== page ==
Title page for ETD etd-06072004-141016


Type of Document Master's Thesis
Author Hebert, Ryan Thomas
Author's Email Address rheber7@lsu.edu
URN etd-06072004-141016
Title Innovative Cooling Configurations for Low Emission Gas Turbine Combustors
Degree Master of Science in Mechanical Engineering (M.S.M.E.)
Department Mechanical Engineering
Advisory Committee
Advisor Name Title
Srinath Ekkad Committee Chair
Keith Gonthier Committee Member
Su-Seng Pang Committee Member
Keywords
  • combustor
  • gas turbine
  • heat transfer
  • impingement
Date of Defense 2004-05-14
Availability unrestricted
Abstract
Presently, effective cooling of modern low NOx combustor liners is achieved through combinations of innovative impingement configurations and other heat transfer enhancement methods. An inherent characteristic of conventional impingement configurations is the occurrence of downstream heat transfer degradation due to increased crossflow effects. In the present study, two different impingement configurations are studied. Both impingement configurations examined in this study aim to increase heat transfer effectiveness by reducing the detrimental effects of spent air crossflow. In Part I, a combination technique wherein impingement is combined with ribs placed in between impingement rows is studied. Three configurations with increased rib placements and reduced impingement holes are studied. Each case is compared to a pure impingement configuration for the same jet Reynolds number. In Part II, an innovative impingement configuration, called the zero-crossflow design, is examined. In this design, spent air is directed away from the target surface in an attempt to completely eliminate the detrimental effects of crossflow by reducing its interaction with impingement jets. Three different jet arrays with decreasing numbers of impingement jets are examined in this part of the study. For all test cases, three jet Reynolds numbers (10000, 20000, and 30000) are studied.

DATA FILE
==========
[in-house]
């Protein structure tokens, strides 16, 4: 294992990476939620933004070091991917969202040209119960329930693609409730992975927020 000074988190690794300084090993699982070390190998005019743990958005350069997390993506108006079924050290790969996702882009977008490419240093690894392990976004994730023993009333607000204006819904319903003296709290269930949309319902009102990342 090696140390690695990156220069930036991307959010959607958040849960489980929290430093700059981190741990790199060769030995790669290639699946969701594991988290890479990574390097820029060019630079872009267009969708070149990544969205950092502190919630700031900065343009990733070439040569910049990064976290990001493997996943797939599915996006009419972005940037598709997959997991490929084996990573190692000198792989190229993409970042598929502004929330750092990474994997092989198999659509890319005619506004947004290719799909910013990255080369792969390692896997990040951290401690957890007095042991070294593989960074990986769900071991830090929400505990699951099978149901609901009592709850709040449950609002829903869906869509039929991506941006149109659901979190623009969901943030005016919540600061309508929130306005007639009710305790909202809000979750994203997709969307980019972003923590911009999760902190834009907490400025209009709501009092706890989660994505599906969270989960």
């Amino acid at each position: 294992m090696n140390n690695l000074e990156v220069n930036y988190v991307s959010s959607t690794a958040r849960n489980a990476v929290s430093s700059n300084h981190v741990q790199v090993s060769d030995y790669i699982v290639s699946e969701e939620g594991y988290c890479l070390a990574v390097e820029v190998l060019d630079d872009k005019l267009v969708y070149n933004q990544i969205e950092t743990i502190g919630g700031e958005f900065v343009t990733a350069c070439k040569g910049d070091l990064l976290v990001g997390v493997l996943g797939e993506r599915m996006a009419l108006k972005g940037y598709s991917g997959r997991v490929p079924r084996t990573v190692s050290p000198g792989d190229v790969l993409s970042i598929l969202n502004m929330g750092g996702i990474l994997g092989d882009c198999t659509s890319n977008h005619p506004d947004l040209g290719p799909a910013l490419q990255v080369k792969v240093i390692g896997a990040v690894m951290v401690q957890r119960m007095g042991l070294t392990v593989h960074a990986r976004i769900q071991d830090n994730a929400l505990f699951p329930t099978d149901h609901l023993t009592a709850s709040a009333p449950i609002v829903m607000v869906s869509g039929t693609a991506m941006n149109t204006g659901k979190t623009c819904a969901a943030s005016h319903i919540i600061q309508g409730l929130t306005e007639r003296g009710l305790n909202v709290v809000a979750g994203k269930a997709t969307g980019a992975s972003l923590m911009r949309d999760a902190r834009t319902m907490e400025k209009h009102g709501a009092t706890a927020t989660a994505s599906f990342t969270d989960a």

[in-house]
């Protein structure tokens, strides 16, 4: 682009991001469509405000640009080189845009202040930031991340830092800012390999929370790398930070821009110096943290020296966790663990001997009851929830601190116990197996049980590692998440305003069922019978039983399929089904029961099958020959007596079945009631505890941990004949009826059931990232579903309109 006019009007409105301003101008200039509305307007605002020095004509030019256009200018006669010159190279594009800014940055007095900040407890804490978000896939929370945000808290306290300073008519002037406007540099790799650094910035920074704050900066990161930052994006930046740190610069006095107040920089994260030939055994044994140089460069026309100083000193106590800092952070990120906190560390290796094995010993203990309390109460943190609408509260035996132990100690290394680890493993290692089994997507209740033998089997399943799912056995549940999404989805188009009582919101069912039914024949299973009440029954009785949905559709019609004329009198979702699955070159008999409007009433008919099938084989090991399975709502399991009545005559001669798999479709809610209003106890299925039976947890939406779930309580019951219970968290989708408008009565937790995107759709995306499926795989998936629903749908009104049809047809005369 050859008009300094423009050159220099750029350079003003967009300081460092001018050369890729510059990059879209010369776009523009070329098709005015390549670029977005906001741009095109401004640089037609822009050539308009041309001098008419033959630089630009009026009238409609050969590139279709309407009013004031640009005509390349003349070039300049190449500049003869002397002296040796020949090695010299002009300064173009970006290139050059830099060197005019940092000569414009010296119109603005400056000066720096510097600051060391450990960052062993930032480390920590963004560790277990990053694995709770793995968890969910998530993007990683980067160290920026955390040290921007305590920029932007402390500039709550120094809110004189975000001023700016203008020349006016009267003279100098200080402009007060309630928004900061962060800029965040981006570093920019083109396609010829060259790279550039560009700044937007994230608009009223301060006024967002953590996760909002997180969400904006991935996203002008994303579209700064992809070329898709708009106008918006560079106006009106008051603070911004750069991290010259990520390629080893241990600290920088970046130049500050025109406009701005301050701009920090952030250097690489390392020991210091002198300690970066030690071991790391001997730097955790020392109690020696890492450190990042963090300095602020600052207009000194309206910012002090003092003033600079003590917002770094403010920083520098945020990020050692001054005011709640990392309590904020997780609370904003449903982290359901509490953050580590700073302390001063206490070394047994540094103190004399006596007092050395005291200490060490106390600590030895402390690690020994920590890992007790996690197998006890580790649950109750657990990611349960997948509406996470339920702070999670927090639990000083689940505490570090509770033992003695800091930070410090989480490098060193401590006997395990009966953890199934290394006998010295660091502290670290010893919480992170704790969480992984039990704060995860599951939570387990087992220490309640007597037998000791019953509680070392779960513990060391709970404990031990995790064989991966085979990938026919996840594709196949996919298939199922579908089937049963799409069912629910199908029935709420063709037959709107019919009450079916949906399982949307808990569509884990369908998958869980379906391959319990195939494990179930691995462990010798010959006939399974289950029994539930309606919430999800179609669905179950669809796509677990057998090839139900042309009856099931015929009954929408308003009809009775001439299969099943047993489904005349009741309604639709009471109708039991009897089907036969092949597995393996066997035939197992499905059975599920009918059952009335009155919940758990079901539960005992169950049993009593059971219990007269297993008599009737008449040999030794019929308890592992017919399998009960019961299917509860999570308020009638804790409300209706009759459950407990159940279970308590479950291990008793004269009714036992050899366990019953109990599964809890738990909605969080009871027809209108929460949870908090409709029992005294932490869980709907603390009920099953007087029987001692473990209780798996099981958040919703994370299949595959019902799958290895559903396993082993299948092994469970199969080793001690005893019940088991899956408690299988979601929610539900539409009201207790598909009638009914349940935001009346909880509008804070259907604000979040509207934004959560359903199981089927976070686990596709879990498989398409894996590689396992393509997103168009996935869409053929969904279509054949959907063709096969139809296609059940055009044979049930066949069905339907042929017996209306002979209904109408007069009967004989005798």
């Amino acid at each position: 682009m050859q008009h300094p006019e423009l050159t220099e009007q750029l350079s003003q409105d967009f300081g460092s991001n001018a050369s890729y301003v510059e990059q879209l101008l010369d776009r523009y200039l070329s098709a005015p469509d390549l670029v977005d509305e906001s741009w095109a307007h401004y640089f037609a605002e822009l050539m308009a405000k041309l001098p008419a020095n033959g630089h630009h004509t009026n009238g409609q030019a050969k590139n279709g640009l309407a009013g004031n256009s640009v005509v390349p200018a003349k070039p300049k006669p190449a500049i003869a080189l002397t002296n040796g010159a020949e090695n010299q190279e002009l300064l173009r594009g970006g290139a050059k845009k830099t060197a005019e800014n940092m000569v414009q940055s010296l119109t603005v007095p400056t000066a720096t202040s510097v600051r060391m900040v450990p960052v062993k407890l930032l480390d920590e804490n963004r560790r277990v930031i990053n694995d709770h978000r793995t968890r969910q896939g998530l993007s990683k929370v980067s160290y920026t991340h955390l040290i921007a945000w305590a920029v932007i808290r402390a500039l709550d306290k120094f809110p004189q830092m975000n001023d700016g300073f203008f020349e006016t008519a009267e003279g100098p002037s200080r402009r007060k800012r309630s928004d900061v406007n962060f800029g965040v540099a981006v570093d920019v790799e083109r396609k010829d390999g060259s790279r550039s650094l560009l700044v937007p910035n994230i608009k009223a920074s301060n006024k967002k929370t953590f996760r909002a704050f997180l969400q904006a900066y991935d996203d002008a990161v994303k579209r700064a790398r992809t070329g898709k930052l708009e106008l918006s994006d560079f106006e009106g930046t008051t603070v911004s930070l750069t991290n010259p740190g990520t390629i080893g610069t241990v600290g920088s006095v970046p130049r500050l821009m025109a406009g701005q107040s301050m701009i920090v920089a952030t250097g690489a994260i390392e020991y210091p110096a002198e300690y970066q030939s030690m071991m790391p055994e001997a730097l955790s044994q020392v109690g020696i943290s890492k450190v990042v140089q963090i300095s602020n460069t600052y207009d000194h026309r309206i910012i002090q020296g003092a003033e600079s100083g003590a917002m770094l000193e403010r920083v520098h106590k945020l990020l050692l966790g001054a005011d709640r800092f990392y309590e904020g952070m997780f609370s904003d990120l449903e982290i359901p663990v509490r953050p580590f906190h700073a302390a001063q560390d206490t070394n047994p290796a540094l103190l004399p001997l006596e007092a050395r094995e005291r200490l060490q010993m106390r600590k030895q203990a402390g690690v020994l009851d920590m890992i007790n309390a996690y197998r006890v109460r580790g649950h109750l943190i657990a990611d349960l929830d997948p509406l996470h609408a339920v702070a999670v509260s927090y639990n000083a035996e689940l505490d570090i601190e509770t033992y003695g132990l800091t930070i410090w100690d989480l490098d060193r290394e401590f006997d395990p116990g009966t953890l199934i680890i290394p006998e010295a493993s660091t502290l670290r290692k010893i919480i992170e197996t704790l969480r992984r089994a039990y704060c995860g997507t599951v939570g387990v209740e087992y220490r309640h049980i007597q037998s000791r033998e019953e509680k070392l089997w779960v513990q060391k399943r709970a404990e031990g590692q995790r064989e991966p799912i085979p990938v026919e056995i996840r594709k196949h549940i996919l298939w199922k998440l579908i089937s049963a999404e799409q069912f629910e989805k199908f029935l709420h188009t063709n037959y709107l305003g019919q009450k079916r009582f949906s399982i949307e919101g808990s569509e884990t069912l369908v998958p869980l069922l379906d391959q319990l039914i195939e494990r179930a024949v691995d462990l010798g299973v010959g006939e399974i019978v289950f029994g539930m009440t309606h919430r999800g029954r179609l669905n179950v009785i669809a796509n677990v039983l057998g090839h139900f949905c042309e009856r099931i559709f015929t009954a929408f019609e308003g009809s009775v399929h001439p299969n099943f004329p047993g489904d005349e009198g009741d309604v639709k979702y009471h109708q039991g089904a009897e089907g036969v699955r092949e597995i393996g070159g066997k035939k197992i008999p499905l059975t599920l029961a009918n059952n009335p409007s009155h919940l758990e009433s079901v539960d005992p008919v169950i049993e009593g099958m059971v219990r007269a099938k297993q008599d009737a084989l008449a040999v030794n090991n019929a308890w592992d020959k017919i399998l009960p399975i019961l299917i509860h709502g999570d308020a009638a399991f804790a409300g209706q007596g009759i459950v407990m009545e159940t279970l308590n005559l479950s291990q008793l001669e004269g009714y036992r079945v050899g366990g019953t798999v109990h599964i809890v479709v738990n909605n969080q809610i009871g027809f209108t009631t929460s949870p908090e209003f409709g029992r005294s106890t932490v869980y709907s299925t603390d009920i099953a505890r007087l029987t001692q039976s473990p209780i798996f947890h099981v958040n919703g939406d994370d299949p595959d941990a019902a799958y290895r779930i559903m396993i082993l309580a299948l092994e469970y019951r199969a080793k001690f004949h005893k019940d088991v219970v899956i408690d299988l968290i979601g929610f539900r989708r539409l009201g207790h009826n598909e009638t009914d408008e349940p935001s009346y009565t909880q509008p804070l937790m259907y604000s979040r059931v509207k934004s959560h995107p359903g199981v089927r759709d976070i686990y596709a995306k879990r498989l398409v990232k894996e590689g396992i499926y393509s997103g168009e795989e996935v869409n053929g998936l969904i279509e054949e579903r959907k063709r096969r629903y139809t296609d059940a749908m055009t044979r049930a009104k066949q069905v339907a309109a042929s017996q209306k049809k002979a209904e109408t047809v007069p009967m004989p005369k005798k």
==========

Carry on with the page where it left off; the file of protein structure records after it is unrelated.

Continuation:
Detailed heat transfer distributions are obtained through out the study using a transient liquid crystal technique. Results from Part I show that the presence of ribs increases jet impingement heat transfer along the entire target surface. The crossflow improvements of this combination provide higher heat transfer with reduced cooling air requirements, even though some crossflow degradation is still present. In contrast, the zero-crossflow design of Part II shows minimal heat transfer degradation due to crossflow. This design also displays the ability to produce symmetric heat transfer distributions, which are almost completely independent of the exit flow direction. Finally, the sparse arrays of both parts of the study show more efficient cooling by achieving similar levels of heat transfer with greatly reduced coolant flows.

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